25. Jimmer Fredette (BYU, 2007-2011): As a senior, Jimmer took 765 shots. That's about 235 fewer than he should have.
24. Mookie Blaylock (Oklahoma, 1987-1989): The vortex of those stellar late '80s Oklahoma squads, Mookie was a defensive chupacabra, a better-than-average shooter, Jeff Ament's idol, and a gratuitous opportunity for me to write about his coach and mentor, Billy Tubbs. People don't remember how hilarious Billy Tubbs was, often without even trying. Once, his wife accused Tubbs of loving basketball more than he loved her. "But honey," he replied, "I love you more than track."
23. Glen Rice (Michigan, 1985-1989): You know, I have no idea if Rice hooked up with Sarah Palin in 1987. But if he did, I'm happy for both of them. Let's assume the rumor is true: Why is this information remotely controversial? They were both adults. They probably had a lot in common. They were in Alaska. They were not in the town where Footloose happened. What, exactly, was the espoused atrocity here? At least she was interested in a great player. It was probably the best decision she ever made.
22. Khalid El-Amin (UConn, 1997-2000): Did you ever play intramural basketball against a short, fat, confident kid who kept driving the paint and effortlessly scoring over every clown who tried to stop him? And no matter how hard you played him, he never seemed excited or intimidated or even particularly interested? And then — when the game was finished, and everyone else was exhausted — he casually decided to jump into some other random intramural game and scored another 28 points in the exact same way? El-Amin was the NCAA version of that unstoppable fat kid.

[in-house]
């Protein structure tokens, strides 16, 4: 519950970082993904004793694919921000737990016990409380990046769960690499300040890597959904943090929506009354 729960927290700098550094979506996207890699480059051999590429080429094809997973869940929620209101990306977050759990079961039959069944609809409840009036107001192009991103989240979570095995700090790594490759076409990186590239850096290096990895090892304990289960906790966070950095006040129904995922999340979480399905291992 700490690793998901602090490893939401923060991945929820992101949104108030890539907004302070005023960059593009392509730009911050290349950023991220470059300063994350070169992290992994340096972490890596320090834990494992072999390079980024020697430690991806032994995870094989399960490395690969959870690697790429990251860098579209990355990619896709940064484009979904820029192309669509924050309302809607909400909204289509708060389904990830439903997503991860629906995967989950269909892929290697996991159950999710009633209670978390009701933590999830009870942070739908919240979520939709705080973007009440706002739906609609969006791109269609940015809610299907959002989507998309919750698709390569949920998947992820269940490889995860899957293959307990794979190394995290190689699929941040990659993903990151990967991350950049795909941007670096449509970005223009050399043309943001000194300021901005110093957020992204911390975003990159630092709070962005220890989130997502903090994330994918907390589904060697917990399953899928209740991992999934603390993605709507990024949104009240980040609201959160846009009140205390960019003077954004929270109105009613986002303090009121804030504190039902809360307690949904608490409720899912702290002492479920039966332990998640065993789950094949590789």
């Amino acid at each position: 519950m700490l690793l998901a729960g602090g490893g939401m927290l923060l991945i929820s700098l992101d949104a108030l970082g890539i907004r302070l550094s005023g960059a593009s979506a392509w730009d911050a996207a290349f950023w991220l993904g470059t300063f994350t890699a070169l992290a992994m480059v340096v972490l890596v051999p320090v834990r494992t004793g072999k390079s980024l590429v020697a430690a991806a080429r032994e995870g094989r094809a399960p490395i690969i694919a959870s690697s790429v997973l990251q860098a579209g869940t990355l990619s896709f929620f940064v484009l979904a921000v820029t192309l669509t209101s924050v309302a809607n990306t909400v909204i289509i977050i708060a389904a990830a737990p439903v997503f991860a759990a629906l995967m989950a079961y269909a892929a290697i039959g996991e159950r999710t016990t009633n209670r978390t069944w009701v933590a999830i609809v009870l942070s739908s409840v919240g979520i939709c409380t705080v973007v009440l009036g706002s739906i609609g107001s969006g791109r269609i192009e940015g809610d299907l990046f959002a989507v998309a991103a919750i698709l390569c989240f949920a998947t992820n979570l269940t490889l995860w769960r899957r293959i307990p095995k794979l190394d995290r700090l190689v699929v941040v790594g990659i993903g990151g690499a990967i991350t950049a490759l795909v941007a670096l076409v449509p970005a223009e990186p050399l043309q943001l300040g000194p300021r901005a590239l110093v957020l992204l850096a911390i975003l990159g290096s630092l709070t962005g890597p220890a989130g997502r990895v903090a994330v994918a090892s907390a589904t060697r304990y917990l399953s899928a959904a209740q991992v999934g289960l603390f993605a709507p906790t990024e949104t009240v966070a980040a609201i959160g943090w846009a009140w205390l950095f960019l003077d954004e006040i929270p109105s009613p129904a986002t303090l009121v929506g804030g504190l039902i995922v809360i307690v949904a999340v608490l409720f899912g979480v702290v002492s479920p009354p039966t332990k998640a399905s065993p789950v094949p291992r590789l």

21. Wayman Tisdale (Oklahoma, 1982-1985): The only smooth jazz bassist who was ever a three-time All-American. Unstoppable on the block, and seemingly always in a good mood. He died from cancer in 2009. Tragic.
20. Xavier McDaniel (Wichita State, 1981-1985): Certainly a solid pro3 and an okay grunge-era actor, but his '85 season for Wichita State — 27.2 points, 14.8 rebounds — established him as the first-ever college player to lead the nation in both categories.
19. Jerome Lane (Pittsburgh, 1985-1988): Send it in, Jerome.
18. Steve Alford (Indiana, 1983-1987): He could have been no. 1 on this list, if free throws were worth five points apiece and getting screamed at was worth 25.